One of the fascinating things about Bali is that there are, literally, temples everywhere. Because of this, Bali is known as “the Island of a Thousand Puras”. Any street you turn down will have a temple of some sort, whether it be a grand edifice or a ‘small’ local establishment. I hesitate to call them small, though, because even the small ones are of a decent size.
On our first day in Bali, we got to see one of the smaller temples and were just fascinated by the layout and design. We had been on our way to Gunung Kawi and saw this neat temple shortly after leaving our hotel. We didn’t realize until later that, as fascinating as this one temple was, it was just one of the smaller, more plain temples in the area. And, really, no temple in Bali is all that plain.
The word ‘pura’ is a Sanskrit word that means ‘walled city’ or ‘palace’ and accurately describes a Balinese temple. The temples in Bali are set up to where they have all the sacred buildings within a walled complex. Even though the complex is walled on the exterior, the interior is designed so that worship takes place in an open-air setting that follows the Tri Mandala formula for how structures should be layed out.
Before getting inside the temple itself, there are some really neat things to see before the entrance gate. The exterior of a Balinese temple is pretty spectacular. There are statues, pavilions and some beautiful carvings.
On the wall at the left of the temple is a plaque that I’m assuming was placed there when the temple was built. I’ve tried to translate this to English, but none of the online tools I’ve used can translate more than two words. My guess is that this plaque is dedicating the temple and denotes the date of dedication, October 7, 2006.
This is a stone statue of a Balinese Hindu god. He sits outside the entrance to the outer courtyard. I looked around for an hour trying to figure out this guy’s name, but I couldn’t find it. I actually had a hard time with finding any definitive information on the statues and carvings on Balinese temples. There are several different sites that list different names, but the consensus is that this statue is guarding the entrance to the temple.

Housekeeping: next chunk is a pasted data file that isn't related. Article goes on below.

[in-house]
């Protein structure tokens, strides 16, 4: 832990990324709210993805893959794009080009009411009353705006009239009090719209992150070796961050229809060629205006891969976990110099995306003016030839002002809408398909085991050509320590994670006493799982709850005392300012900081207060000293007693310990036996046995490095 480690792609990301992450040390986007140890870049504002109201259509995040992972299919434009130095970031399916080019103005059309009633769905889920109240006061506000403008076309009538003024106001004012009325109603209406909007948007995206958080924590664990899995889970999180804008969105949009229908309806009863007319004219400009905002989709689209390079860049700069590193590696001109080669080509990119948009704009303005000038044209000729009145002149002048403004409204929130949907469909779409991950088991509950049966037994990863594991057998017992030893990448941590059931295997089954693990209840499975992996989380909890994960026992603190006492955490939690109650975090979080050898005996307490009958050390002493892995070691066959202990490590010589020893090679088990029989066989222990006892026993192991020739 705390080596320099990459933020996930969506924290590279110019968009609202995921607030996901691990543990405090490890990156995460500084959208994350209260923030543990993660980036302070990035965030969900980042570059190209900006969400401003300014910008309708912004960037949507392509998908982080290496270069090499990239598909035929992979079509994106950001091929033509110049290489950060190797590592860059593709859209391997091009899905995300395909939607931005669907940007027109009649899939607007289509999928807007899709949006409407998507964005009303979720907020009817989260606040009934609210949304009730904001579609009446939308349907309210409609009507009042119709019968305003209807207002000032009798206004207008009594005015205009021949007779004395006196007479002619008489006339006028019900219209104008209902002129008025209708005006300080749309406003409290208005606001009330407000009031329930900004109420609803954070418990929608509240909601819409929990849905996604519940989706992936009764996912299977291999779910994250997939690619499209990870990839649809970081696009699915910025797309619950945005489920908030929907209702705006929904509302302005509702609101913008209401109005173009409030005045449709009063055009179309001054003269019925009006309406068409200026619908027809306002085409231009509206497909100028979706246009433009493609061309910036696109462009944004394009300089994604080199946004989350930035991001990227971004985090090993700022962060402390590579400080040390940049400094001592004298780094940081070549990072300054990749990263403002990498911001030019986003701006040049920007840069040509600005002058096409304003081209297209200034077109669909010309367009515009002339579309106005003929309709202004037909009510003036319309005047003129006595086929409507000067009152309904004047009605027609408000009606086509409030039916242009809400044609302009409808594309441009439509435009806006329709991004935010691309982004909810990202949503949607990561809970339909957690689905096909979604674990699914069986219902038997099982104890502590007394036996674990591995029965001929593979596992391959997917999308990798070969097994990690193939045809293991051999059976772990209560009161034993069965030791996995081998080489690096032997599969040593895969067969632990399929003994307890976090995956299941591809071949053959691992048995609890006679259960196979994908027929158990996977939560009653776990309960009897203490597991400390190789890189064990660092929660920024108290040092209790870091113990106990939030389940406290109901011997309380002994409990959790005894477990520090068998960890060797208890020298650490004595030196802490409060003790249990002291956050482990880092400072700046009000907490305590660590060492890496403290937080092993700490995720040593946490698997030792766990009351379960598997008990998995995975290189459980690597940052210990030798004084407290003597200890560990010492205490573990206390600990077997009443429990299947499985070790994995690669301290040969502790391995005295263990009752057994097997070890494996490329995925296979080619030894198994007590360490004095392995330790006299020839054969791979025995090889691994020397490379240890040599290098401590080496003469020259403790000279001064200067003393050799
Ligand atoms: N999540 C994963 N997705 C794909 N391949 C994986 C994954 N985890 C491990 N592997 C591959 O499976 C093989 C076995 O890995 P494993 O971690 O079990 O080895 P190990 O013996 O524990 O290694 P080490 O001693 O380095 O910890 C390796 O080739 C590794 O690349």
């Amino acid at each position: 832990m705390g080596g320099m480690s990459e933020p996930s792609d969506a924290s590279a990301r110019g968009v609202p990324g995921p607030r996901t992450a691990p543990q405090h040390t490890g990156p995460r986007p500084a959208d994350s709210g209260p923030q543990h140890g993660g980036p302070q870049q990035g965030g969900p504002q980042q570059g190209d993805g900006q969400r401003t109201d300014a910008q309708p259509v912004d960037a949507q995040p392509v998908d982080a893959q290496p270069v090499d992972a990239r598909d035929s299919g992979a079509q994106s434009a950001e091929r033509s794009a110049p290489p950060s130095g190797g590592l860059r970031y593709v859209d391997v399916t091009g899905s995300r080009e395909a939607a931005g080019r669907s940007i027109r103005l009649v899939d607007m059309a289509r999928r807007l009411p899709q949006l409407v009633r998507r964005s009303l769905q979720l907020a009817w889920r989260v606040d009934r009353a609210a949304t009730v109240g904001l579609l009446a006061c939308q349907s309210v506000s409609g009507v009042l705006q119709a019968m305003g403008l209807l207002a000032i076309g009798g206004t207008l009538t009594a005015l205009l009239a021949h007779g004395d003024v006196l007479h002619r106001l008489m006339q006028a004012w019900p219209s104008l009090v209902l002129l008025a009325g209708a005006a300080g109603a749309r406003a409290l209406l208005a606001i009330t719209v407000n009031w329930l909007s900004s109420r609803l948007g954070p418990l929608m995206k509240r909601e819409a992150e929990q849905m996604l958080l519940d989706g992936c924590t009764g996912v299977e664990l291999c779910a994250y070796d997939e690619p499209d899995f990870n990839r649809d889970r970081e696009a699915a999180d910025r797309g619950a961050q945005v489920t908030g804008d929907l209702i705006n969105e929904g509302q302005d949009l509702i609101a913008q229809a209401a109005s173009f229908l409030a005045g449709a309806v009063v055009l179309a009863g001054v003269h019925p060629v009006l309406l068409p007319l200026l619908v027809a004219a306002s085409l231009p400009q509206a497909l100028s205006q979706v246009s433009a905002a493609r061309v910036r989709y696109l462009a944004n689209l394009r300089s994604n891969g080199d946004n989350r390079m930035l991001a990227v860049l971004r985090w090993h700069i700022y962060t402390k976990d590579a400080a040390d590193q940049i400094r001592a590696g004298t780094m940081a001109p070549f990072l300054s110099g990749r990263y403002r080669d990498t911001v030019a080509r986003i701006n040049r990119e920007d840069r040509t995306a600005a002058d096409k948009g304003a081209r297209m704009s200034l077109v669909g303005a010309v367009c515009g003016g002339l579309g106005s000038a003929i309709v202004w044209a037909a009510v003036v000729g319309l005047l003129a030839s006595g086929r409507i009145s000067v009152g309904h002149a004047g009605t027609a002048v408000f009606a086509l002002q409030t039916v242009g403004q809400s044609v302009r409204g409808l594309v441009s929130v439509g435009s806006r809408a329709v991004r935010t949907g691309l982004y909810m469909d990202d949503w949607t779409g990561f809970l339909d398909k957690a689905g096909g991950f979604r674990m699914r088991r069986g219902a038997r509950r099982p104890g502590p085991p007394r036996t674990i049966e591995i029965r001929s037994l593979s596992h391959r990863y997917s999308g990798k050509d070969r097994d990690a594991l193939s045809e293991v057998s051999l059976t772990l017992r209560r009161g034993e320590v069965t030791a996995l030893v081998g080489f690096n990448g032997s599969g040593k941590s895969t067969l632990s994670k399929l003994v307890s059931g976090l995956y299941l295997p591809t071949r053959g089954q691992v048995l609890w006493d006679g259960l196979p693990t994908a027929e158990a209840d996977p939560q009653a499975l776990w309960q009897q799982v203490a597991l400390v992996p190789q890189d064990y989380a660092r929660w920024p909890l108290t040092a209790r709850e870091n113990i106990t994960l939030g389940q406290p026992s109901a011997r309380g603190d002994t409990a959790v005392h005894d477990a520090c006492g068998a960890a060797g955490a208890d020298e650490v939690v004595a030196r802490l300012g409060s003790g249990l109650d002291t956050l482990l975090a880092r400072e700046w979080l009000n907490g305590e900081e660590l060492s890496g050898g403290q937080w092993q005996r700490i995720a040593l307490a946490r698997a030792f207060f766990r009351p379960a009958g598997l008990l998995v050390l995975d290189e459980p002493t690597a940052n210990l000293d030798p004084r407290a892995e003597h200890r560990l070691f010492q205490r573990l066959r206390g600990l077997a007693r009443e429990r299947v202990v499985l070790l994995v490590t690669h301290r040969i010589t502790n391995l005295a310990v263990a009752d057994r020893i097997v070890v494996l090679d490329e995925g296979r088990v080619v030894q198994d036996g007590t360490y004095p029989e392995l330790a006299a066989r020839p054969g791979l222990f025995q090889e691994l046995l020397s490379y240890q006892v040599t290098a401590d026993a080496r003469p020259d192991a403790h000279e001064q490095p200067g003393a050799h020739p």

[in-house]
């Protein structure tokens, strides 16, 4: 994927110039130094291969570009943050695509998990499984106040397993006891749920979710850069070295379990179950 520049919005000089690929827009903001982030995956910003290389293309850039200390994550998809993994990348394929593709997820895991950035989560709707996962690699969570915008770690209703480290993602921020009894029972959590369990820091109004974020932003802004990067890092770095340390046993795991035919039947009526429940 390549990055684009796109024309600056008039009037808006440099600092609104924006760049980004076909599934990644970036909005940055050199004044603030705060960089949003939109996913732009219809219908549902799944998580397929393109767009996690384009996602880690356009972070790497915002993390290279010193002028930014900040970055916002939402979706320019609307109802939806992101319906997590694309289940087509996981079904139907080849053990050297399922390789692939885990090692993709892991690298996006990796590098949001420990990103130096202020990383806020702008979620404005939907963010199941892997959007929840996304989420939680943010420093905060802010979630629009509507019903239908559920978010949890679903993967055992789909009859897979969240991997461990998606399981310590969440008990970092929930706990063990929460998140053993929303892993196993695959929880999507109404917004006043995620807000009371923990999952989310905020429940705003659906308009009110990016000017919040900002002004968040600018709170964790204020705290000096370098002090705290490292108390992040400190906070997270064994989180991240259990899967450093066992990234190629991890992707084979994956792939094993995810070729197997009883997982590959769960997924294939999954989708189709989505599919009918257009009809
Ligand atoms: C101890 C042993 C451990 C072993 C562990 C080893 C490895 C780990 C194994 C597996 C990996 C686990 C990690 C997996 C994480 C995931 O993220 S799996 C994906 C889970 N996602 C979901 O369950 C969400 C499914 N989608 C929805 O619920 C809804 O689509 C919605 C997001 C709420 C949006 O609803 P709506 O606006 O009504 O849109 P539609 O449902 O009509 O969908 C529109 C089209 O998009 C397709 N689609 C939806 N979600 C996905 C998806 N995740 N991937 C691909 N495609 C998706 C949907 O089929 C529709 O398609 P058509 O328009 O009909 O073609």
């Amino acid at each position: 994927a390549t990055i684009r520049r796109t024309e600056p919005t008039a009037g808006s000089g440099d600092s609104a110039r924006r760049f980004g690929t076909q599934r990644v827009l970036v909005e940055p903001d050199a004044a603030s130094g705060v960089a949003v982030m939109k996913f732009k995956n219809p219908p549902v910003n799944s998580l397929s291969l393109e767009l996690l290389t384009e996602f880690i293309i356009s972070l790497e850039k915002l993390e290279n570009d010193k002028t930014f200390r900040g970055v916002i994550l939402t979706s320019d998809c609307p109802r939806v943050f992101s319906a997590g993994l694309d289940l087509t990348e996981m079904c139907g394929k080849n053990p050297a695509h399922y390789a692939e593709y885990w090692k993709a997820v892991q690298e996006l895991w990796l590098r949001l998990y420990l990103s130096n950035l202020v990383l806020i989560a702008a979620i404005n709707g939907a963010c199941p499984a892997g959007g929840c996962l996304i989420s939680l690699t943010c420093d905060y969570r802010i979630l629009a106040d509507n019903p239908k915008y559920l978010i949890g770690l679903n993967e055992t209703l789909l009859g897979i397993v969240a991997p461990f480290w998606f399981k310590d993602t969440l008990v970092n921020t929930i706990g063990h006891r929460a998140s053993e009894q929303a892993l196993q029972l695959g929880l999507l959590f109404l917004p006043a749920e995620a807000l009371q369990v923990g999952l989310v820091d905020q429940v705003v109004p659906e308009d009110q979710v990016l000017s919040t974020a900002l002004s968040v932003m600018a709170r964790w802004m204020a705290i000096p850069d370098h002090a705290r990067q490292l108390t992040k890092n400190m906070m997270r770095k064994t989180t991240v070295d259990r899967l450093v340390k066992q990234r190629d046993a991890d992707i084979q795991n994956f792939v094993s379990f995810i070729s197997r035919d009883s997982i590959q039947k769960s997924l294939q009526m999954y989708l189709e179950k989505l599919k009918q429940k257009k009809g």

This is the pedestal in front of the entrance to the temple. The detail of the carving and the intricacy of the pedestal design is just wonderful.
One of the demon carvings at the base of the outer courtyard pedestal.
The first part of the Tri Mandala is known as the Nista mandala, or outer zone, and is used for dance performances and an are to make preparations during religious festivals. This is one of the doors congregants have to go through to get into this area.
Large pavilion (bale) in the inner courtyard, or Madya mandala, the middle zone.
One of the smaller shrines in the inner courtyard.
This tower is in the process of being decorated for an upcoming festival.
I love the style of this shrine, the multiple layers and and detailed accouterments.
You just can’t look at this without being awed by the detail and the precision of the carving.
I really love the temples in Bali. They are so fascinating and unique. I could have spent days just stopping at every one we passed in Ubud. Each temple is unique in its own way, thus leading to no two temples being exactly alike. If you get a chance to go to Bali, I recommend taking some time to visit a temple or two, just so you can enjoy and appreciate this part of the Balinese culture.